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CBHS seeks wireless tower

Superintendent Kathleen Beane is attempting to negotiate with Milestone Communications to erect a wireless tower on the Colonial Beach High School campus. If successfully negotiated, Colonial Beach Schools would receive revenue for years to come. It would be the first tower by Milestone in the Northern Neck.
Founded in 2000, Milestone Communications claims to be the “leading developer of wireless towers in partnership with school and government landowners, enabling them to direct millions of dollars, annually, to educational and extracurricular activities’ budgets.”

Milestone’s approach involves setting up environmentally friendly wireless towers on the property and leasing space on the towers to wireless providers. The school or other property owner receives a regularly recurring annual revenue stream from carrier leases that can be used to fund educational and extracurricular activities at our schools, according to Interim Superintendent Kathleen Beane.

Beane told the School Board at the January meeting that she has had a conference with a representative from Milestone Communications regarding the possibility of building a tower pole on our football field to be used by telecommunication companies.

Beane told the board, “One carrier pays $30,000 annually to Milestone. Colonial Beach Schools would receive 40% of the yearly payment, which is $12,000 per year. We would receive a one-time payment of $25,000 on the first day of construction of a pole for one carrier. Any subsequent carriers added to the pole would result in a one-time payment to us of $5,000 per carrier. This is in addition to the $12,000 we would receive each year.”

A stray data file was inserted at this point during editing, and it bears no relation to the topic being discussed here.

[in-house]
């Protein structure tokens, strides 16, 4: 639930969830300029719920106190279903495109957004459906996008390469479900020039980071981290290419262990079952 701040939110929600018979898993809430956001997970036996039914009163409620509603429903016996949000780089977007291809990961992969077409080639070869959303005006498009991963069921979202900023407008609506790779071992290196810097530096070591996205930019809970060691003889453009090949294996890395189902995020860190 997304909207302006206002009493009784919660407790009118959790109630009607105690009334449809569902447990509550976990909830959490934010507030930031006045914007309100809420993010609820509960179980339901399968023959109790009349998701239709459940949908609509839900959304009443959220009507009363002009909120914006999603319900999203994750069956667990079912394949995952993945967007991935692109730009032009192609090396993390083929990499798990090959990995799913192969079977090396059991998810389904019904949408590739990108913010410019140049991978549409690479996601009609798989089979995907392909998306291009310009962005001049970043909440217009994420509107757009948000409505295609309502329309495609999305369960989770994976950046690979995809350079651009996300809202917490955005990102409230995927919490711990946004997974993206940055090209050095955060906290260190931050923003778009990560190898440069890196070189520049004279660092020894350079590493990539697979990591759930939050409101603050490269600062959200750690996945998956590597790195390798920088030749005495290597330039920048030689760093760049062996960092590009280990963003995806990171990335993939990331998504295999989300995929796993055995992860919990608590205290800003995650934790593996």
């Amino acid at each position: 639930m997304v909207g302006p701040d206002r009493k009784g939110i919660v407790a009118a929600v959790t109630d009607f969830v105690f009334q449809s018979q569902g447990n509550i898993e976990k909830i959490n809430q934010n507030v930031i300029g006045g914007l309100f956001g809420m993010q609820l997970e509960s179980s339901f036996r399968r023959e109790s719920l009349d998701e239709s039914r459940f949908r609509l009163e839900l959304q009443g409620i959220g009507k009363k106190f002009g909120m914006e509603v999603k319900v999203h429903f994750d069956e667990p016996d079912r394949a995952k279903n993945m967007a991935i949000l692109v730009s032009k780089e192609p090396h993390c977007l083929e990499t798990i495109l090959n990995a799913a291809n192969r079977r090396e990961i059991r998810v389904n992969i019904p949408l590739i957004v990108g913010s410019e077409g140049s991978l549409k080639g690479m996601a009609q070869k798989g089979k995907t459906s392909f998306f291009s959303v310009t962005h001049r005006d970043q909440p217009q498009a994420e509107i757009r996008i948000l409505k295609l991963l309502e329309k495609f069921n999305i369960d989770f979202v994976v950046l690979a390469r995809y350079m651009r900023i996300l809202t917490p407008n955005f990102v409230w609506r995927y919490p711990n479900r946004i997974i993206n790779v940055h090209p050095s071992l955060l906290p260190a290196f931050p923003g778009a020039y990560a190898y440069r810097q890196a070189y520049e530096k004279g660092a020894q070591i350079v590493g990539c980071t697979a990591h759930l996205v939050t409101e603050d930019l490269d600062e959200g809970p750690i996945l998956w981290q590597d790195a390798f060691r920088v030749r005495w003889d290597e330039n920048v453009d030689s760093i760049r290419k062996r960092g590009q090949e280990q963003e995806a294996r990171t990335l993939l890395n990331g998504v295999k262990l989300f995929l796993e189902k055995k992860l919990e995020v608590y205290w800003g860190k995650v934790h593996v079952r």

Beane discovered the opportunity at a recent VSBA (Virginia School Board Association) conference. She said this group suggested putting up one pole at no cost to us, and it could be used to hold lights, as well.

School Board member Michelle Payne said that the company provides poles that actually look like trees.
School Board member Wayne Kennedy feels it would be a plus to the school, because additional poles could be added, increasing the current lighting, rather than replacing the four poles already installed.

Milestone’s website states that safety is of utmost concern to them and they recognize that there may be concerns and questions regarding radio frequency (RF) safety, especially as it relates to children and families near wireless tower sites.

Wireless towers (also called base stations) are two-way radios that communicate by producing RF energy at very low levels. Examples of common applications of RF include: Wi-Fi routers, AM/FM radios, television sets, and baby monitors.

Milestone states that, “In 2006, and again in 2012, RF measurements were taken outside and inside school centers where wireless infrastructures exist. The studies have shown that the RF levels in and around school centers were 1,000 times lower then the Federal Communications Commission (FCC) threshold. The FCC threshold is 50 times lower than levels that would cause harm.”

Beane said, “Our first hurdle will be to get them to decide that we are just as important as larger areas, such as Fairfax. While we don’t have the larger number of people, we still want to use our cell phones, iPads and computers.”

Beane said that Milestone has only looked at densely populated areas in the past, but with Verizon changing from 3G to 4G, Milestone is looking at where there are “holes” in the state of Virginia, which includes a lot of rural areas.

Beane added, “It doesn’t cost us a dime, and it would be a win/win situation.”

Linda Farneth

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